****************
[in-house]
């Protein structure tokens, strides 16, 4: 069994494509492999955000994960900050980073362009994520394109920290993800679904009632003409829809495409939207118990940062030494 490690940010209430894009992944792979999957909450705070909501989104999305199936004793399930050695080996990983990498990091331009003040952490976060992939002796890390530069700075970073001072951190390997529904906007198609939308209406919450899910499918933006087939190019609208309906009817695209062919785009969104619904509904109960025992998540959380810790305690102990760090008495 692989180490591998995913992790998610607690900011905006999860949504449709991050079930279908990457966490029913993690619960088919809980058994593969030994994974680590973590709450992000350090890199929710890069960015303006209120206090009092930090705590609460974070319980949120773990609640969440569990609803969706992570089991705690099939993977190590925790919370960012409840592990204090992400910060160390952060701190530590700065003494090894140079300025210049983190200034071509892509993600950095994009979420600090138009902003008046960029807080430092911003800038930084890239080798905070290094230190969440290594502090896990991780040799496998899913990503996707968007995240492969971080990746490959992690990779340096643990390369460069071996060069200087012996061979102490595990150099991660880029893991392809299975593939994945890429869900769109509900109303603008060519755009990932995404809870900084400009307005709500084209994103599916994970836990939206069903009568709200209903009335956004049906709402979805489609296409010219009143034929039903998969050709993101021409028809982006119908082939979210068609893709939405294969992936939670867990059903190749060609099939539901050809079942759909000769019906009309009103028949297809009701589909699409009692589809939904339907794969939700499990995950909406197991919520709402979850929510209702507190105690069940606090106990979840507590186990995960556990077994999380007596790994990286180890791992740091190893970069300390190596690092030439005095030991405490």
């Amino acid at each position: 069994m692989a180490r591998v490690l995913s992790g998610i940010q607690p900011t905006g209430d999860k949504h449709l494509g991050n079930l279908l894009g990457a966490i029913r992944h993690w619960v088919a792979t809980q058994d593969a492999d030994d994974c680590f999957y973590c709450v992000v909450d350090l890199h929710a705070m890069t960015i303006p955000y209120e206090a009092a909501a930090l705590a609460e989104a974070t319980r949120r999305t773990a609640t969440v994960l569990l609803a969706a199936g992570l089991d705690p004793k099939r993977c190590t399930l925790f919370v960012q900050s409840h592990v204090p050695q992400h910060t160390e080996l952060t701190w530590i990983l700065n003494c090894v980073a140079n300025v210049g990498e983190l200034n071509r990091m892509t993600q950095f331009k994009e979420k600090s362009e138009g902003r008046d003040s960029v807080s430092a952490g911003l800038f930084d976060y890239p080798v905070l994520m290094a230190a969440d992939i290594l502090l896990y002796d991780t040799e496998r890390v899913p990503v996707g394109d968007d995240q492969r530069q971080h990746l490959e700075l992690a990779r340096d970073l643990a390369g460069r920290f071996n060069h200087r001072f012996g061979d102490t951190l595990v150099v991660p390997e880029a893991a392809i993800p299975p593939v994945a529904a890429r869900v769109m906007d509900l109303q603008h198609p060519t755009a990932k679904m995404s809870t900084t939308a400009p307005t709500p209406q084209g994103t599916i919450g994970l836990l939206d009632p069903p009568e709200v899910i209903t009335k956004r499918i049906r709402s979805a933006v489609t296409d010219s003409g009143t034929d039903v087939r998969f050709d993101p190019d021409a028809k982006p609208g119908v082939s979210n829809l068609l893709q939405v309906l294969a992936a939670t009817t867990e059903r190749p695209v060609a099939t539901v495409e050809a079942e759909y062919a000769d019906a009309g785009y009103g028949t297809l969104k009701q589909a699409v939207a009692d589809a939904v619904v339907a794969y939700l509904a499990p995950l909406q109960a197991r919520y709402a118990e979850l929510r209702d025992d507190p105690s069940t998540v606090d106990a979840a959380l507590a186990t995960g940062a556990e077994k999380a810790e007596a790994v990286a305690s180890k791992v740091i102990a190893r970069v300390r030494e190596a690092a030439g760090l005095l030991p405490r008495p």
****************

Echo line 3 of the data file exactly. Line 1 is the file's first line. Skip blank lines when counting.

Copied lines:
């Amino acid at each position: 069994m692989a180490r591998v490690l995913s992790g998610i940010q607690p900011t905006g209430d999860k949504h449709l494509g991050n079930l279908l894009g990457a966490i029913r992944h993690w619960v088919a792979t809980q058994d593969a492999d030994d994974c680590f999957y973590c709450v992000v909450d350090l890199h929710a705070m890069t960015i303006p955000y209120e206090a009092a909501a930090l705590a609460e989104a974070t319980r949120r999305t773990a609640t969440v994960l569990l609803a969706a199936g992570l089991d705690p004793k099939r993977c190590t399930l925790f919370v960012q900050s409840h592990v204090p050695q992400h910060t160390e080996l952060t701190w530590i990983l700065n003494c090894v980073a140079n300025v210049g990498e983190l200034n071509r990091m892509t993600q950095f331009k994009e979420k600090s362009e138009g902003r008046d003040s960029v807080s430092a952490g911003l800038f930084d976060y890239p080798v905070l994520m290094a230190a969440d992939i290594l502090l896990y002796d991780t040799e496998r890390v899913p990503v996707g394109d968007d995240q492969r530069q971080h990746l490959e700075l992690a990779r340096d970073l643990a390369g460069r920290f071996n060069h200087r001072f012996g061979d102490t951190l595990v150099v991660p390997e880029a893991a392809i993800p299975p593939v994945a529904a890429r869900v769109m906007d509900l109303q603008h198609p060519t755009a990932k679904m995404s809870t900084t939308a400009p307005t709500p209406q084209g994103t599916i919450g994970l836990l939206d009632p069903p009568e709200v899910i209903t009335k956004r499918i049906r709402s979805a933006v489609t296409d010219s003409g009143t034929d039903v087939r998969f050709d993101p190019d021409a028809k982006p609208g119908v082939s979210n829809l068609l893709q939405v309906l294969a992936a939670t009817t867990e059903r190749p695209v060609a099939t539901v495409e050809a079942e759909y062919a000769d019906a009309g785009y009103g028949t297809l969104k009701q589909a699409v939207a009692d589809a939904v619904v339907a794969y939700l509904a499990p995950l909406q109960a197991r919520y709402a118990e979850l929510r209702d025992d507190p105690s069940t998540v606090d106990a979840a959380l507590a186990t995960g940062a556990e077994k999380a810790e007596a790994v990286a305690s180890k791992v740091i102990a190893r970069v300390r030494e190596a690092a030439g760090l005095l030991p405490r008495p």